The University of Louisville Journal of Respiratory Infections



Background: Transmissibility of several etiologies of lower respiratory tract infections (LRTI) may vary based on outdoor climate factors. The objective of this study was to evaluate the impact of outdoor temperature, relative humidity, and absolute humidity on the incidence of hospitalizations for lower respiratory tract infections due to influenza, rhinovirus, and respiratory syncytial virus (RSV).

Methods: This was a secondary analysis of an ancillary study of the Community Acquired Pneumonia Organization (CAPO) database. Respiratory viruses were detected using the Luminex xTAG respiratory viral panel. Climate factors were obtained from the National Weather Service. Adjusted Poisson regression models with robust error variance were used to model the incidence of hospitalization with a LRTI due to: 1) influenza, 2) rhinovirus, and 3) RSV (A and/or B), separately.

Results: A total of 467 hospitalized patients with LRTI were included in the study; 135 (29%) with influenza, 41 (9%) with rhinovirus, and 27 (6%) with RSV (20 RSV A, 7 RSV B). The average, minimum, and maximum absolute humidity and temperatur e variables were associated with hospitalization due to influenza LRTI, while the relative humidity variables were not. None of the climate variables were associated with hospitalization due to rhinovirus or RSV.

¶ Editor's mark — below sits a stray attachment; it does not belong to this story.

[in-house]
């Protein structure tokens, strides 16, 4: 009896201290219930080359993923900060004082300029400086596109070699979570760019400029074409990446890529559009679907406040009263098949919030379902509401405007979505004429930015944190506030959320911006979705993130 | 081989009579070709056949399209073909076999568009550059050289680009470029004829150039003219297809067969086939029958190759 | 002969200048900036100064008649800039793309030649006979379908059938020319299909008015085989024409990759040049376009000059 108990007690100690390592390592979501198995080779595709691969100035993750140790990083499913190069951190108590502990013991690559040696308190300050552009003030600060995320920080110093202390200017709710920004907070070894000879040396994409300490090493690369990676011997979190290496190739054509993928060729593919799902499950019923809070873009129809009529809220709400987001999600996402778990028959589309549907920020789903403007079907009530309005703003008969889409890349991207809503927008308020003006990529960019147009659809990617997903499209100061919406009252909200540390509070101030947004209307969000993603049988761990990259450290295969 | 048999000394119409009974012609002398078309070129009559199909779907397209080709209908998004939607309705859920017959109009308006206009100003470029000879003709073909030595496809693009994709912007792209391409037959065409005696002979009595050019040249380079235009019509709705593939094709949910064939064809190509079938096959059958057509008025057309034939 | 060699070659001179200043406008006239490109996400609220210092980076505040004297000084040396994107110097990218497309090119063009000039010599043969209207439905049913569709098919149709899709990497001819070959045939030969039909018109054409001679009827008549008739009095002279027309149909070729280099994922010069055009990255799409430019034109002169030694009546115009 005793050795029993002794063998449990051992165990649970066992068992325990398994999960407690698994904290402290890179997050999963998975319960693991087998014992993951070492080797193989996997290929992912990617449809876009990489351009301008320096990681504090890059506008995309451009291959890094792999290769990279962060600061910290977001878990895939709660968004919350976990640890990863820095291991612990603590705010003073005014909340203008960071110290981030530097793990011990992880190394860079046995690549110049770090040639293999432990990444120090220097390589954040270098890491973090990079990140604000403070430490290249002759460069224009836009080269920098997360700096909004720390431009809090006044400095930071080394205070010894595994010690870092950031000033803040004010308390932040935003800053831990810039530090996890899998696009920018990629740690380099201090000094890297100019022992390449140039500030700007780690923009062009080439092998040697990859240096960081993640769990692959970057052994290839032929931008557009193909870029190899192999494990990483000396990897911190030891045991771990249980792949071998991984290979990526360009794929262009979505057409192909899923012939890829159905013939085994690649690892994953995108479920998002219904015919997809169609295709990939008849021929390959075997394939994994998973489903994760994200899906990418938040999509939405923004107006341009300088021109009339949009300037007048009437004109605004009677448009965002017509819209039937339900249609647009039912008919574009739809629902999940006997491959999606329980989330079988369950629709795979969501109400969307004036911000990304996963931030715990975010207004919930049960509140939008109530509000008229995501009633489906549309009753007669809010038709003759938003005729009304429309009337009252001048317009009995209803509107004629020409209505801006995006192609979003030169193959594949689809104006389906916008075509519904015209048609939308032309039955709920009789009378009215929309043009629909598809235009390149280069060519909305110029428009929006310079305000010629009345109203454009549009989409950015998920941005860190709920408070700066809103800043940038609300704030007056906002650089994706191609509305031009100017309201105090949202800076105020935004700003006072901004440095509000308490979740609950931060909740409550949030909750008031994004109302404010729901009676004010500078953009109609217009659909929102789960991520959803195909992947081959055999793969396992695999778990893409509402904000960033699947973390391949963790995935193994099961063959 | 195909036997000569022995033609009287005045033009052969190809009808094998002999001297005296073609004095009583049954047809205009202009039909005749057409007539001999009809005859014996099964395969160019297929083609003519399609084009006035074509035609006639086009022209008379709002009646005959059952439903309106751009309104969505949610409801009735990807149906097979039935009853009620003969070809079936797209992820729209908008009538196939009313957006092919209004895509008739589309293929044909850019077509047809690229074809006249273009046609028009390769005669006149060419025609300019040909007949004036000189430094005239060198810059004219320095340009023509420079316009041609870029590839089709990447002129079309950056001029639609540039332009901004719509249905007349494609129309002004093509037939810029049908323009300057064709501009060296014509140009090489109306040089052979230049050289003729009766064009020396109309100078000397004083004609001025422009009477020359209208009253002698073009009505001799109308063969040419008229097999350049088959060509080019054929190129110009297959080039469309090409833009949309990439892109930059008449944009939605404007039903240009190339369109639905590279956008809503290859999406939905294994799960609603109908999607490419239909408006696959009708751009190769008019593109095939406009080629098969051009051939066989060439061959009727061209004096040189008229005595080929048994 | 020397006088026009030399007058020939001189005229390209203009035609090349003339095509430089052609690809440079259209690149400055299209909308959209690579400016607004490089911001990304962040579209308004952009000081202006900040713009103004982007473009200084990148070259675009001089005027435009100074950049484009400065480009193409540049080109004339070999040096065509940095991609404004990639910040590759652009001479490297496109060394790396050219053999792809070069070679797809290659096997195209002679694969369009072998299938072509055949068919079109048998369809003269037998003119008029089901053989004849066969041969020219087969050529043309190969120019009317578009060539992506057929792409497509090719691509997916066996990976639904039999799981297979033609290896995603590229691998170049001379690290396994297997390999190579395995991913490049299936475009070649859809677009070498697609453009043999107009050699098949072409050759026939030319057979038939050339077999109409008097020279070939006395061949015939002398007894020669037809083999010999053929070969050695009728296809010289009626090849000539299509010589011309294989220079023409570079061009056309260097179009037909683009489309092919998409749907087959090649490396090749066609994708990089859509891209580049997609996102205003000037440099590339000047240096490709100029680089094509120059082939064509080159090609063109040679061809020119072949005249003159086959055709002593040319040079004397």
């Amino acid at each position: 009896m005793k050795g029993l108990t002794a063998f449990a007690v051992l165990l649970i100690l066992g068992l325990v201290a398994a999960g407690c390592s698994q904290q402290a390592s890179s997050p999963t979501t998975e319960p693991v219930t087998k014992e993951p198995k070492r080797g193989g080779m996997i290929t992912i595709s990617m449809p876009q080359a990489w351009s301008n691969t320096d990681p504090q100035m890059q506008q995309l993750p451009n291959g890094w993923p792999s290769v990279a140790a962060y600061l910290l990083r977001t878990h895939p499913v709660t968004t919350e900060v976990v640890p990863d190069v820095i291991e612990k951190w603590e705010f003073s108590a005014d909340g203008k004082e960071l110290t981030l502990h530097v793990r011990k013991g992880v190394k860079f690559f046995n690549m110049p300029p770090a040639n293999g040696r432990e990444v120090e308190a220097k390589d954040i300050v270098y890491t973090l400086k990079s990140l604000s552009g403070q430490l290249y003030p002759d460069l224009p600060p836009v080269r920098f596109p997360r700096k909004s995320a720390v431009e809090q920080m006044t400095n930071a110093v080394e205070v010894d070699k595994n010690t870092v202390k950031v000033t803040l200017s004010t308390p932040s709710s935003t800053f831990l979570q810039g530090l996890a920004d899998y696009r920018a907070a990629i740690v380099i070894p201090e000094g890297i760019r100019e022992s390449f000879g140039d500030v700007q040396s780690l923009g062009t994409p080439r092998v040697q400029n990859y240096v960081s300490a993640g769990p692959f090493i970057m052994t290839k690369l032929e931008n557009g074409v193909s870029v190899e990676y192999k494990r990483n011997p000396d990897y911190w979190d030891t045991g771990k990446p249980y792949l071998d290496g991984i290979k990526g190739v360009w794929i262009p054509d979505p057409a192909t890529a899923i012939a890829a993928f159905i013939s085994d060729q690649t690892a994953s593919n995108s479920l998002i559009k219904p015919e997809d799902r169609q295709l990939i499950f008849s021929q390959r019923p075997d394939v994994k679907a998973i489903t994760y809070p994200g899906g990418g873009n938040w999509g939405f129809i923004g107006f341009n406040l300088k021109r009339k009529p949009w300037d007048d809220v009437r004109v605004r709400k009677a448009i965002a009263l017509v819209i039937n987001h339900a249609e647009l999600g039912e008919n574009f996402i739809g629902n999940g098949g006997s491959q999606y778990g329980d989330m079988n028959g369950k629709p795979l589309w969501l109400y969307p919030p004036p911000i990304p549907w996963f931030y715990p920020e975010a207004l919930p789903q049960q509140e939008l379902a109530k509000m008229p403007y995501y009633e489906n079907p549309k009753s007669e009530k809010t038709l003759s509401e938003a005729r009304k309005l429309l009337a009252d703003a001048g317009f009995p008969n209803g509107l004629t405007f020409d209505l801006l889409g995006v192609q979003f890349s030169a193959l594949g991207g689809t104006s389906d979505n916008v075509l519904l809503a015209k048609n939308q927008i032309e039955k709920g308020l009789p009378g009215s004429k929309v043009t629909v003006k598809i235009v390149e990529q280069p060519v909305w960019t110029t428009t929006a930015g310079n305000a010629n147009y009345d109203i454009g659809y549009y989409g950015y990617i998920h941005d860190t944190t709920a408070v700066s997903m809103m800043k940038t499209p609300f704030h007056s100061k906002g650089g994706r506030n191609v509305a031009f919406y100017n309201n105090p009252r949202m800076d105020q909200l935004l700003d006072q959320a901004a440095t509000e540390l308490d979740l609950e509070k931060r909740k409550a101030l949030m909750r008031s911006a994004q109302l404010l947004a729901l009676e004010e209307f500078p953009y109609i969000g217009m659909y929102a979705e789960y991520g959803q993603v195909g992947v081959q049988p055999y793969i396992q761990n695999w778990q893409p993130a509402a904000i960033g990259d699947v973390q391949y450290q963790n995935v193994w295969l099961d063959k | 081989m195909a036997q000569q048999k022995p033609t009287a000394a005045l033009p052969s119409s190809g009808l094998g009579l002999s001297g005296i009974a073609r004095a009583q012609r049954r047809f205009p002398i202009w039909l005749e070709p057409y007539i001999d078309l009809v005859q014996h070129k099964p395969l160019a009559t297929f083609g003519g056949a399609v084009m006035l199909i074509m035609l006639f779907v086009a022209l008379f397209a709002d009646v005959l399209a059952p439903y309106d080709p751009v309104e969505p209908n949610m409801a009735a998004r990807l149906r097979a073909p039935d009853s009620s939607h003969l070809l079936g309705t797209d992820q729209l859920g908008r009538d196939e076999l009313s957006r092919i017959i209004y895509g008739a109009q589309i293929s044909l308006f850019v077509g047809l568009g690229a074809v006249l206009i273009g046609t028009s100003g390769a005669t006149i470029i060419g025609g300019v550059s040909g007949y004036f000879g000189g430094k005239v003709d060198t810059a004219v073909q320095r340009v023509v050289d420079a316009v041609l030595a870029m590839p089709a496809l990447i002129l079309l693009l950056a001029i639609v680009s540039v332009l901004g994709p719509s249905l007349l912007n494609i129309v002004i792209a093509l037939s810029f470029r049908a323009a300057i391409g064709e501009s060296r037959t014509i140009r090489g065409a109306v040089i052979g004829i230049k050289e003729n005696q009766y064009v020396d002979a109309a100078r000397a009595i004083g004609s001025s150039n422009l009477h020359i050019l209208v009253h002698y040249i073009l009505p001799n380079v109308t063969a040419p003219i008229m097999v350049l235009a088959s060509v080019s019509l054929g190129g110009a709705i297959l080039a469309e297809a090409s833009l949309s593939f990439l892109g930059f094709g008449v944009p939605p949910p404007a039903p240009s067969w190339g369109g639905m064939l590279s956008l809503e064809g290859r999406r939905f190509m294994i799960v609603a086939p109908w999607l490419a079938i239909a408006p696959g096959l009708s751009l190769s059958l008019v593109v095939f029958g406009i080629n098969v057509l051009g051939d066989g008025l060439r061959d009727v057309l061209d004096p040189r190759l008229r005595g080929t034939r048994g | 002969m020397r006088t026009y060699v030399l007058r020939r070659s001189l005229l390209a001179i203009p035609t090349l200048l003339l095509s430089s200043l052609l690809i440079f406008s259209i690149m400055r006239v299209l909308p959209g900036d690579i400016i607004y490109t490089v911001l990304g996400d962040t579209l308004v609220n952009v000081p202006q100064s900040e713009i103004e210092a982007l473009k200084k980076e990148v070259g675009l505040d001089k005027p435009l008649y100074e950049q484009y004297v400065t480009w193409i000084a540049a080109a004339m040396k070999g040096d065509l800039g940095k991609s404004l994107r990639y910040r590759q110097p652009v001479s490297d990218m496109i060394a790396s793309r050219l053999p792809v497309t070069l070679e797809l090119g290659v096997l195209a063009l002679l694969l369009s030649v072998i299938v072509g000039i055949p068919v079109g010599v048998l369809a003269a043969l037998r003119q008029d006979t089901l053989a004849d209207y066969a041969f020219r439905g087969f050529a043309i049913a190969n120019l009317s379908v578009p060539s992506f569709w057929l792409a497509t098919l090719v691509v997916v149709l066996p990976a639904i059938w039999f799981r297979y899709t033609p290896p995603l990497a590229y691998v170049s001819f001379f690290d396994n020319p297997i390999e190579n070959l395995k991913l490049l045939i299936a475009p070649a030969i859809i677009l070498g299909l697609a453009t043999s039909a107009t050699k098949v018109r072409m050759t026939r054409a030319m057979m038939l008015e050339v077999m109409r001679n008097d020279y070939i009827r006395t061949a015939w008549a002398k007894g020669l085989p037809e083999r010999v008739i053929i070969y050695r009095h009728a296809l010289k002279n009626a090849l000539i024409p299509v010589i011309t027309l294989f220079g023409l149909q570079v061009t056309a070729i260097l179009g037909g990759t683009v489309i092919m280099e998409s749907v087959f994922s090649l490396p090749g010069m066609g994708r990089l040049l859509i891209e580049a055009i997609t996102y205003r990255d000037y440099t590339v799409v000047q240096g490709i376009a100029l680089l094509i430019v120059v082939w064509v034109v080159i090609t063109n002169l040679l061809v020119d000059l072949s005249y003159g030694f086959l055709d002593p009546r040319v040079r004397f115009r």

Conclusions: This study suggests that outdoor absolute humidity and temperature are associated with hospitalizations due to influenza LRTIs, but not with LRTIs due to rhinovirus or RSV. Understanding factors contributing to the transmission of respiratory viruses may assist in the prediction of future outbreaks and facilitate the development of transmission prevention interventions.


The author(s) received no specific funding for this work.



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Creative Commons Attribution 4.0 License
This work is licensed under a Creative Commons Attribution 4.0 License.



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